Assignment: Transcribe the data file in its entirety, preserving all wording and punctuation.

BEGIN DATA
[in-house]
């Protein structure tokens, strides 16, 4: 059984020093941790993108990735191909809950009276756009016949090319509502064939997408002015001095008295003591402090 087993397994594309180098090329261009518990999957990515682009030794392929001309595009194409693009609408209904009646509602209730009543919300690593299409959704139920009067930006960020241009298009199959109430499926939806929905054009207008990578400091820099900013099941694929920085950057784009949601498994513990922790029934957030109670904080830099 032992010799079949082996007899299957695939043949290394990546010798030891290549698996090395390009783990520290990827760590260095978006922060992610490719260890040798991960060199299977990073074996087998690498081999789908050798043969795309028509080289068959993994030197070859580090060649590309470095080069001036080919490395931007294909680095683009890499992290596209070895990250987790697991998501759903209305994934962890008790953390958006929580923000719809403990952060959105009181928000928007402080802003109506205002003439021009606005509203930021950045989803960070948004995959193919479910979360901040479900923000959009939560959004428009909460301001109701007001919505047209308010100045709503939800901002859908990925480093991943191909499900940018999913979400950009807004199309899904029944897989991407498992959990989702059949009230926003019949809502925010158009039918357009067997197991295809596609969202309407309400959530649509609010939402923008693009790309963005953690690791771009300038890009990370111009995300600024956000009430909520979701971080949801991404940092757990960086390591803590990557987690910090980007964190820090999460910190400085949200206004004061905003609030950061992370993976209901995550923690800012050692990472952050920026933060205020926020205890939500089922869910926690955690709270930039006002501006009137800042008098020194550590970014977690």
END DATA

[in-house]
């Protein structure tokens, strides 16, 4: 059984020093941790993108990735191909809950009276756009016949090319509502064939997408002015001095008295003591402090 087993397994594309180098090329261009518990999957990515682009030794392929001309595009194409693009609408209904009646509602209730009543919300690593299409959704139920009067930006960020241009298009199959109430499926939806929905054009207008990578400091820099900013099941694929920085950057784009949601498994513990922790029934957030109670904080830099 032992010799079949082996007899299957695939043949290394990546010798030891290549698996090395390009783990520290990827760590260095978006922060992610490719260890040798991960060199299977990073074996087998690498081999789908050798043969795309028509080289068959993994030197070859580090060649590309470095080069001036080919490395931007294909680095683009890499992290596209070895990250987790697991998501759903209305994934962890008790953390958006929580923000719809403990952060959105009181928000928007402080802003109506205002003439021009606005509203930021950045989803960070948004995959193919479910979360901040479900923000959009939560959004428009909460301001109701007001919505047209308010100045709503939800901002859908990925480093991943191909499900940018999913979400950009807004199309899904029944897989991407498992959990989702059949009230926003019949809502925010158009039918357009067997197991295809596609969202309407309400959530649509609010939402923008693009790309963005953690690791771009300038890009990370111009995300600024956000009430909520979701971080949801991404940092757990960086390591803590990557987690910090980007964190820090999460910190400085949200206004004061905003609030950061992370993976209901995550923690800012050692990472952050920026933060205020926020205890939500089922869910926690955690709270930039006002501006009137800042008098020194550590970014977690």